We’ve finished. Ride The Rockies 2016 is a closed scrapbook of memories and, for this first timer, it wasn’t an epic event – it was biblical. Not an over exaggeration to describe this ride as biblical when considering the miracles I encountered each day. And the miracles were a huge help in answering: after RTR, should I continue to bike?

Walking on water. Snowpack was melting and bustling downstream as we were pedaling, our gears shifting, the sound of spinning wheels combining with the raging of the Roaring Fork River (day 2), Eagle River and West Ten Mile Creek (day 3), Blue River (day 4), the Big Thompson River (day 6) and many others including lakes like Dillion Reservoir. Yes, I believe we were walking on water as we rode. The water, a guide in a way, was so omnipresent it made it easy to be lifted in spirit. 

Tour snapshot: Cycling into Copper Mountain plaza, ski lift with snow, mac & cheese, cornhole game, DJs and bands. Rest stop near Grand Lake, at Shadow Mountain Lake, some cyclists soaking their feet, everyone taking photos. And a quick mention of my nickname #Saddle for my first #RideTheRockies, which I’m kind of disappointed over – sore, really – because I seem to be the butt of jokes. A quick hit to the drums for that half a joke.

F-U-N reborn. I was blessed with this event being a pure joy to bicycle. I unburied the emotion of plain, simple fun and reconnected with the reason I began the sport in the first place. Plus cycling as a group made it an even more joyful roller coaster. Helping us all achieve more fun was RTR’s great organization, including directions, sag if needed, and well managed rest stops. Thank you to all of the wonderful RTR people, which includes the undeniably helpful, smiling volunteers! (Even if you weren’t smiling all of the time, your actions spoke in a thousand smiles.)

Sound snapshot: the clicking, clopping, squeaking of cycling shoes. The DJ calling out, “The first person up here with a …” Snap of pictures. “On your left.” Ringing of cow bells.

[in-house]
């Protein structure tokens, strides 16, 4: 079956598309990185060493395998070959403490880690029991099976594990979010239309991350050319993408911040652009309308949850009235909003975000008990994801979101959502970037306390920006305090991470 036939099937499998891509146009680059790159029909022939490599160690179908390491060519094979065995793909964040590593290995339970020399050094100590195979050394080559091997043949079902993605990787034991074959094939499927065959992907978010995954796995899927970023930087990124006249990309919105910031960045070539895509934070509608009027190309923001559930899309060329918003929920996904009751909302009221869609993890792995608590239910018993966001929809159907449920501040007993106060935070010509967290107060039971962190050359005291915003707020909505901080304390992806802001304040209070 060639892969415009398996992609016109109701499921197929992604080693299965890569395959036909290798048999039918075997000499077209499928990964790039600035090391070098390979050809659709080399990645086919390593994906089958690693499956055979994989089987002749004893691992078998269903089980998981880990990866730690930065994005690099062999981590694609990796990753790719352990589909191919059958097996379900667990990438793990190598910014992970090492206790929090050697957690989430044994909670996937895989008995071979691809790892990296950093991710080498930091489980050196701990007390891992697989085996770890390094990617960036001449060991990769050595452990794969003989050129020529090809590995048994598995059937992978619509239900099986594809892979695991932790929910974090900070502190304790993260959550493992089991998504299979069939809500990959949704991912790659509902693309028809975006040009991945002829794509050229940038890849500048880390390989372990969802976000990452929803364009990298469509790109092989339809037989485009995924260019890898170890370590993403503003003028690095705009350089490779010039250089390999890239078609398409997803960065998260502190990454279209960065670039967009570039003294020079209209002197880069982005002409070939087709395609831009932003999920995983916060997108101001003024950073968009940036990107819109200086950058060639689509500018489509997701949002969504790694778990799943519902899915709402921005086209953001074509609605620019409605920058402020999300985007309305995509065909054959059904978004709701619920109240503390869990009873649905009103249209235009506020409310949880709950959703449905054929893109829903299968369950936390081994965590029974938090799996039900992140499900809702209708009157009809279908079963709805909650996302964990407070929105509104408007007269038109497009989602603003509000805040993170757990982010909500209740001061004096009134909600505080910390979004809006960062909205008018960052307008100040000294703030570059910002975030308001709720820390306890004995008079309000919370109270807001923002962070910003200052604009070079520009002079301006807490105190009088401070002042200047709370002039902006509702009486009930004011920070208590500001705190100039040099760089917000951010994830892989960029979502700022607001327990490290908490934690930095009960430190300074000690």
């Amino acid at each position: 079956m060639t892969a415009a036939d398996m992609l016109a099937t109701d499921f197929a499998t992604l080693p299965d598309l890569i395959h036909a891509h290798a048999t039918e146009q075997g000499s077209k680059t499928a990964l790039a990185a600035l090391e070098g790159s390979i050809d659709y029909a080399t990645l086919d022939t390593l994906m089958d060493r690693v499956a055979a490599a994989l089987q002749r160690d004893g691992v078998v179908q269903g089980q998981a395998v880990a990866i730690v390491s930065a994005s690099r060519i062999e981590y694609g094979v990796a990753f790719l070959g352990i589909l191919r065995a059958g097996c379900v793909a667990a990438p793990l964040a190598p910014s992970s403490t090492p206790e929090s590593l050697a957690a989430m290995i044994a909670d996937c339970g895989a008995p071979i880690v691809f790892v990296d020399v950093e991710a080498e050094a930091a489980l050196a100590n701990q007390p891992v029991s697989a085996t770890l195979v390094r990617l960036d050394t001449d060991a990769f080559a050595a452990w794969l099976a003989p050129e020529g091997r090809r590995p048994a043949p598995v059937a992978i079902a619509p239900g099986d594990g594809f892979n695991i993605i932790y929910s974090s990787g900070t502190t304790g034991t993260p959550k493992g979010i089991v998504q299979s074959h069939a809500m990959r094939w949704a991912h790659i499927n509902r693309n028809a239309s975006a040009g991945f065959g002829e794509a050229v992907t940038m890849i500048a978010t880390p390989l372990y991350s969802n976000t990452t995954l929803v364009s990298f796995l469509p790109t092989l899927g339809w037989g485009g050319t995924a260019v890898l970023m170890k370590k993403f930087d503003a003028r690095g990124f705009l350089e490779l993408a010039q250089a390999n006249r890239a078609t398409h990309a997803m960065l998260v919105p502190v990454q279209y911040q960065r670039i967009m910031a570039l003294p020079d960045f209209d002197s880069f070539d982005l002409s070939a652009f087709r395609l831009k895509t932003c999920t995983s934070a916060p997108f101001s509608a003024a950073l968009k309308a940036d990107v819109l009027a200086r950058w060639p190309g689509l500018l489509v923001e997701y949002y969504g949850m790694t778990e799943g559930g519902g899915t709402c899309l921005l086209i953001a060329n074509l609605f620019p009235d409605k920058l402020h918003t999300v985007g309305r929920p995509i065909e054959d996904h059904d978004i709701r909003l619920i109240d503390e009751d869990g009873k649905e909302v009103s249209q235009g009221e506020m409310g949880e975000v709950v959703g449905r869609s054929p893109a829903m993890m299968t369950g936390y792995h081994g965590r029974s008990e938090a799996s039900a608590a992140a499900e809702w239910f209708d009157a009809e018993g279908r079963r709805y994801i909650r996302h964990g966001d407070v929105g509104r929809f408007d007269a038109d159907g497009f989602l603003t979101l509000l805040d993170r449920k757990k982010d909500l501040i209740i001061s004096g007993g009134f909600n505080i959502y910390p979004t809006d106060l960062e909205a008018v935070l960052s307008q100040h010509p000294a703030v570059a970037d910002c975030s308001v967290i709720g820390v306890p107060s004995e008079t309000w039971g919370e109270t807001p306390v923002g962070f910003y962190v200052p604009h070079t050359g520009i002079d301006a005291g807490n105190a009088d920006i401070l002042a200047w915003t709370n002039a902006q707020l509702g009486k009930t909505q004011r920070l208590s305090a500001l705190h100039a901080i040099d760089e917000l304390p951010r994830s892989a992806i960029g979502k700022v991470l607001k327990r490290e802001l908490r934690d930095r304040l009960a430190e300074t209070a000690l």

I was asked, have I gotten my bicycling adventure out of my system? Crossing the finish line does not mean I’m done biking. This trip, with the many miracles, reaffirmed that deep down I am a cyclist and I belong on the roads. Except I seem to need the added motivational help of being signed up for an event, so when do I sign up for next year? Support cycling – sign up for other rides also!

Tour snapshot: edge to edge clear blue skies. Animal crackers and Kind bars at rest stops, ice-cream cones at host towns. A water balloon toss with the DJ, walking on snow for a t-shirt, a snow bike rack, pancakes before the big climbs, a windy summit.

I see the light.” And the light was the miracle of love from many, many different people who acknowledged me for doing this ride, including my very supportive family, like at the start how I got a kind, be-safe-dad handshake from my daughter. And my son who said, “big shout out to my awesome dad.” And my friends, one who asked if I was putting a beer growler as a water bottle. And during the ride meeting the two awesome cyclists Bob and Brian — we ended the tour going across the finish line together — a high-five across the miles. I’d like to pass the light along to everyone who climbed into the saddle, through training and then across Colorado and say, “Outstanding achievement to all of the 31st Ride The Rockies participants! You were great!”